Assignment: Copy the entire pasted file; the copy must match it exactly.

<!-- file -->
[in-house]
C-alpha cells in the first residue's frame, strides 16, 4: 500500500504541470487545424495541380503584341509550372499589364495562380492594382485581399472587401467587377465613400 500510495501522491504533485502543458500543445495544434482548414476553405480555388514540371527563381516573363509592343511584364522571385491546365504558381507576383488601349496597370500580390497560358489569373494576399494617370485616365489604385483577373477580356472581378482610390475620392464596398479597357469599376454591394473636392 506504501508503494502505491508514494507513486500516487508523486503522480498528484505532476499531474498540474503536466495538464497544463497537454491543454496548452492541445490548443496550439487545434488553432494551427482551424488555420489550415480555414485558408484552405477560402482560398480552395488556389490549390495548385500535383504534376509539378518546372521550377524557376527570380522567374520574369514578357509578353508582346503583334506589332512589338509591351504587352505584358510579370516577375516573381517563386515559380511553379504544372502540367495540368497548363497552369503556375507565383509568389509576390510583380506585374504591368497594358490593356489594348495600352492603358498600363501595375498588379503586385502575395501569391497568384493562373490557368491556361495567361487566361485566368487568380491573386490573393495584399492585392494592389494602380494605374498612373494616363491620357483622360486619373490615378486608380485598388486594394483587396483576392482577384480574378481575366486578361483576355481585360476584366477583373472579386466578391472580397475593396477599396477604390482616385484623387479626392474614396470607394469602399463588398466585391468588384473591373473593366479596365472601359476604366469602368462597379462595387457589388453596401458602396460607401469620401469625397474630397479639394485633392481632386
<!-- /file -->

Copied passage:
[in-house]
C-alpha cells in the first residue's frame, strides 16, 4: 500500500504541470487545424495541380503584341509550372499589364495562380492594382485581399472587401467587377465613400 500510495501522491504533485502543458500543445495544434482548414476553405480555388514540371527563381516573363509592343511584364522571385491546365504558381507576383488601349496597370500580390497560358489569373494576399494617370485616365489604385483577373477580356472581378482610390475620392464596398479597357469599376454591394473636392 506504501508503494502505491508514494507513486500516487508523486503522480498528484505532476499531474498540474503536466495538464497544463497537454491543454496548452492541445490548443496550439487545434488553432494551427482551424488555420489550415480555414485558408484552405477560402482560398480552395488556389490549390495548385500535383504534376509539378518546372521550377524557376527570380522567374520574369514578357509578353508582346503583334506589332512589338509591351504587352505584358510579370516577375516573381517563386515559380511553379504544372502540367495540368497548363497552369503556375507565383509568389509576390510583380506585374504591368497594358490593356489594348495600352492603358498600363501595375498588379503586385502575395501569391497568384493562373490557368491556361495567361487566361485566368487568380491573386490573393495584399492585392494592389494602380494605374498612373494616363491620357483622360486619373490615378486608380485598388486594394483587396483576392482577384480574378481575366486578361483576355481585360476584366477583373472579386466578391472580397475593396477599396477604390482616385484623387479626392474614396470607394469602399463588398466585391468588384473591373473593366479596365472601359476604366469602368462597379462595387457589388453596401458602396460607401469620401469625397474630397479639394485633392481632386